With ‘lessons learned’ from failed August campaign to break Aleppo encirclement, rebels try new strategy

AMMAN: Syrian rebels captured several residential blocks in regime-held west Aleppo on Thursday, backed by tanks, car bombs and suicide fighters in the sixth day of a campaign to break the encirclement of the city’s east.

While it was not immediately clear how much ground changed hands, rebel military sources participating in the attack on west Aleppo city told Syria Direct that they “broke through the regime’s frontlines,” advancing into the regime-controlled New Aleppo district.

Syrian state media agency SANA did not report on losing territory around New Aleppo, but said on Thursday that the “terrorist attacks” on its neighborhoods in Aleppo city killed at least 12 people, injuring more than 200 others.

Around 11am local time Thursday, the rebel coalition, made up of roughly 20 factions, made advances for the first time since Saturday in what they call “phase two” of their Aleppo campaign.

The march on Aleppo city began last Friday from the province’s western countryside. Six days in, rebel forces continue to carve away at the regime-held provincial capital, adding to their weekend gains on the city’s periphery.

Earlier this week, rebel spokesmen and commanders told Syria Direct that unlike their first attempt this past August to lift the siege of east Aleppo’s 250,000 residents, the current campaign is not aiming to enter through the “closest point of entry into east Aleppo.” While rebels briefly established a razor-thin humanitarian corridor into the city’s east through such a strategy in August, the regime quickly regained control in early September.

The ongoing Aleppo campaign “is different from our previous one,” Captain Abdelsalam Abdelrazaq, spokesman for rebel faction Nour e-Din a-Zinki, told Syria Direct on Thursday. “For the first time, our aim was to take on the regime at their points of strength.”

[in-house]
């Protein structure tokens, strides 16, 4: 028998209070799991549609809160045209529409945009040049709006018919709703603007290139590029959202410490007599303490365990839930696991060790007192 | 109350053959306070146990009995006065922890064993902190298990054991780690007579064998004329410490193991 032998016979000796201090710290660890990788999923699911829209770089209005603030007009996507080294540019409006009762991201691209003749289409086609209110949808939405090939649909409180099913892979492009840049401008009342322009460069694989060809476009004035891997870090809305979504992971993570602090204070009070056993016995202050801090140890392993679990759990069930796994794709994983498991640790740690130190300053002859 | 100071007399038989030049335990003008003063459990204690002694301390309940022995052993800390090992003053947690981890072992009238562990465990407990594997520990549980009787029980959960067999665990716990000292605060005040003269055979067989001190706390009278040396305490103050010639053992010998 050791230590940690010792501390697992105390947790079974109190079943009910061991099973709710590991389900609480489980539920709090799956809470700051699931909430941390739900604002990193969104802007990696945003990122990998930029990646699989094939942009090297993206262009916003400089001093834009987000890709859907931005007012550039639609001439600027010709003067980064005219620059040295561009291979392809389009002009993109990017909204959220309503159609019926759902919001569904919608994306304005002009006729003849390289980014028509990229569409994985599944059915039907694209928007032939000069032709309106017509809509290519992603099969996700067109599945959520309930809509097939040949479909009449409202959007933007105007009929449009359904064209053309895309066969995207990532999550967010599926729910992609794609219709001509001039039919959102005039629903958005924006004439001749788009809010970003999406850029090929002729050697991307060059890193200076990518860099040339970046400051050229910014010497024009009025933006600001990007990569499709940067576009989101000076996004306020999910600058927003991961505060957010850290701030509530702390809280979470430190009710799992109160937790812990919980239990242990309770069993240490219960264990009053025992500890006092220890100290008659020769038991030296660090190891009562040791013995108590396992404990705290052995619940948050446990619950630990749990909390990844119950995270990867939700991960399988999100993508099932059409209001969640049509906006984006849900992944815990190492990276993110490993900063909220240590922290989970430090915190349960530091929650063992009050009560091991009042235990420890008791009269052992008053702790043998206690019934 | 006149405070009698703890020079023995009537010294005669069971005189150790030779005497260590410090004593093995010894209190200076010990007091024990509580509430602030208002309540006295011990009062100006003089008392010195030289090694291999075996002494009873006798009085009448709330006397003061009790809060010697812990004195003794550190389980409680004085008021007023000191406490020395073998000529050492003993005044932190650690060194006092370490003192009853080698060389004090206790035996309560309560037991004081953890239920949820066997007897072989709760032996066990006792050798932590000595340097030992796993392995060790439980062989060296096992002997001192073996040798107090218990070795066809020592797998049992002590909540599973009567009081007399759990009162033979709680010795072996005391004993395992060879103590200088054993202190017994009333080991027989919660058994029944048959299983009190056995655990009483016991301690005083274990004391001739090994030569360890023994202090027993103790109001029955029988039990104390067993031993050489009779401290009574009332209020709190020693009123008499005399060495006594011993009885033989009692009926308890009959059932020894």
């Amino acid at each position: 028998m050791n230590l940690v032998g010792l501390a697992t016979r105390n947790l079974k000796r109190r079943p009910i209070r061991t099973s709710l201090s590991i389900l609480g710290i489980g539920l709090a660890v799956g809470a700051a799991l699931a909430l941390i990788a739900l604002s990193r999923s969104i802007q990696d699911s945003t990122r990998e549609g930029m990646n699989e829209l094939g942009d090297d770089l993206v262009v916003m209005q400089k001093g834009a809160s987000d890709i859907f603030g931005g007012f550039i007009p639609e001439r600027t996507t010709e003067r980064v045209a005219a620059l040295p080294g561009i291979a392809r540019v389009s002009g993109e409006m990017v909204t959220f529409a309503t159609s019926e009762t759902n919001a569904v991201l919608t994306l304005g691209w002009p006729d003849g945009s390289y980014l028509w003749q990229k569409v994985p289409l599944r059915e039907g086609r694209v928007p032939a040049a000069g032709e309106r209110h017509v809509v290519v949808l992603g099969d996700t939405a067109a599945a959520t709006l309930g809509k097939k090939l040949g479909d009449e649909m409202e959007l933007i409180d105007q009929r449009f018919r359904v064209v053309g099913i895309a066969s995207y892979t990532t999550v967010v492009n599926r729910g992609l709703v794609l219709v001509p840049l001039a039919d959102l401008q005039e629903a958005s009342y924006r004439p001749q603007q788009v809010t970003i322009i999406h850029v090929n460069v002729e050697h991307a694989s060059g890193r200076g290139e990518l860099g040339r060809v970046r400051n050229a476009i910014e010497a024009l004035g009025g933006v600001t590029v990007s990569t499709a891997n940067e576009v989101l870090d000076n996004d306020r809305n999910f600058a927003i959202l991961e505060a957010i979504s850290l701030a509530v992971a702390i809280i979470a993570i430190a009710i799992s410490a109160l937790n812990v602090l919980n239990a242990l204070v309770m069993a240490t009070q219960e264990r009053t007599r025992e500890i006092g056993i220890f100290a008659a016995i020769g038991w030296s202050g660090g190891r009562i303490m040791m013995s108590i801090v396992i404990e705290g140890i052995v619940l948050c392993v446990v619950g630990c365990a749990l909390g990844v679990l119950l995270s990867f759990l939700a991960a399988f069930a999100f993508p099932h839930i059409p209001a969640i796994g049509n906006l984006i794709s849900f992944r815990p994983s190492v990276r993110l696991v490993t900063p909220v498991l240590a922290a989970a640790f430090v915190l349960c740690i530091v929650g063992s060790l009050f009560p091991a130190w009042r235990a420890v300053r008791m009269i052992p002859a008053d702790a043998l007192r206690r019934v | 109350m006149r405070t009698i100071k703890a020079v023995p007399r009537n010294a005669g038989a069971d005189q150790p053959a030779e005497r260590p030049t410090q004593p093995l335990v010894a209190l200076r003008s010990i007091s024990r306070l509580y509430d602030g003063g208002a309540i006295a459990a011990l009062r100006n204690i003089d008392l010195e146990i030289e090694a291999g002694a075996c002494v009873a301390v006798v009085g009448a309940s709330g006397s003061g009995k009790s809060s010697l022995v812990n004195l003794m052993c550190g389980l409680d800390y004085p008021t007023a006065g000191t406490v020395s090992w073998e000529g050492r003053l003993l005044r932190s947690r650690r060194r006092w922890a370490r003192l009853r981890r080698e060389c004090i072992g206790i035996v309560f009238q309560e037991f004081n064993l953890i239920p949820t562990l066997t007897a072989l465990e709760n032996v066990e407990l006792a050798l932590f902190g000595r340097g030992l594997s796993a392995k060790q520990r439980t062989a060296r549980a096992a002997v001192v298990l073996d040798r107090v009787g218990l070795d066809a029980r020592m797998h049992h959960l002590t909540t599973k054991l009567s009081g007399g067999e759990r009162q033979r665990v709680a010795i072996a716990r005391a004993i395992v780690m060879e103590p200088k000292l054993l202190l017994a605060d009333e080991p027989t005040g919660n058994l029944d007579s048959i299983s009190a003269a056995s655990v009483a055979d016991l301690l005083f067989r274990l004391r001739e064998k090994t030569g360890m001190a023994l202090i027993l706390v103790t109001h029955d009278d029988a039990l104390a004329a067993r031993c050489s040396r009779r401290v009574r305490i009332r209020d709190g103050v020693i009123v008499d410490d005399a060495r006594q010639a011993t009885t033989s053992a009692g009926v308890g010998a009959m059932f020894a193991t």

The rebels’ goal for the “Epic Battle of Aleppo” is not just to break the regime encirclement as quickly as possible, but rather “to safeguard and secure their gains,” rebel sources told Syria Direct this week.

Today’s advances “will allow us to better defend our subsequent attacks [to break the siege].”

Thursday’s fighting concentrated on two primary fronts on the outskirts of west Aleppo. At the city’s western entrance, two suicide car bombs and heavy artillery fire paved the way for the rebel forces’ biggest advances of the day on the regime-controlled New Aleppo district. Less than two kilometers to the south, rebel forces once again met heavy resistance at the Assad Military Academy and 3000 Apartment Complex, two heavily fortified sites adjacent to encircled east Aleppo city.

After the day’s third suicide car bomb went off, opposition forces reportedly gained ground and “stormed the 3000 Apartment Complex,” Abu Hamzah, a spokesman for the rebel Ahrar a-Sham faction, told Syria Direct on Thursday. Pro-opposition media outlets on Thursday accused the regime of firing chlorine gas on the site after retreating from their positions.

Both rebel forces and the regime have accused the other side multiple times of firing internationally banned chlorine gas throughout the past six days of fighting.

On Thursday, the Syrian Civil Defense published images of an alleged chlorine attack on the Aleppo countryside town of Khan al-Asal, located just behind the rebels’ frontlines. The attack reportedly injured 12 civilians. The Russian Ministry of Defense, meanwhile, announced on Thursday that Russian military experts from the Scientific Center of Troops of Radiological, Chemical and Biological Defense of the Russian Armed Forces arrived in Aleppo “to collect samples in the areas where terrorists used chemical weapons.”

The Russian Ministry of Defense, which says it is “observing a moratorium on any actions in Aleppo” for the last 18 days also announced a ten-hour “humanitarian pause” for Aleppo on Friday.

Reconnaissance drones and warplanes have frequently been spotted over Aleppo, military and civilian sources tell Syria Direct.

The Syrian and Russian planes “never left the skies,” said Ahrar a-Sham spokesman Abu Hamzah.

“Not a day goes by without a bomb being dropped.”

Image: Reuters

Article: Syria Direct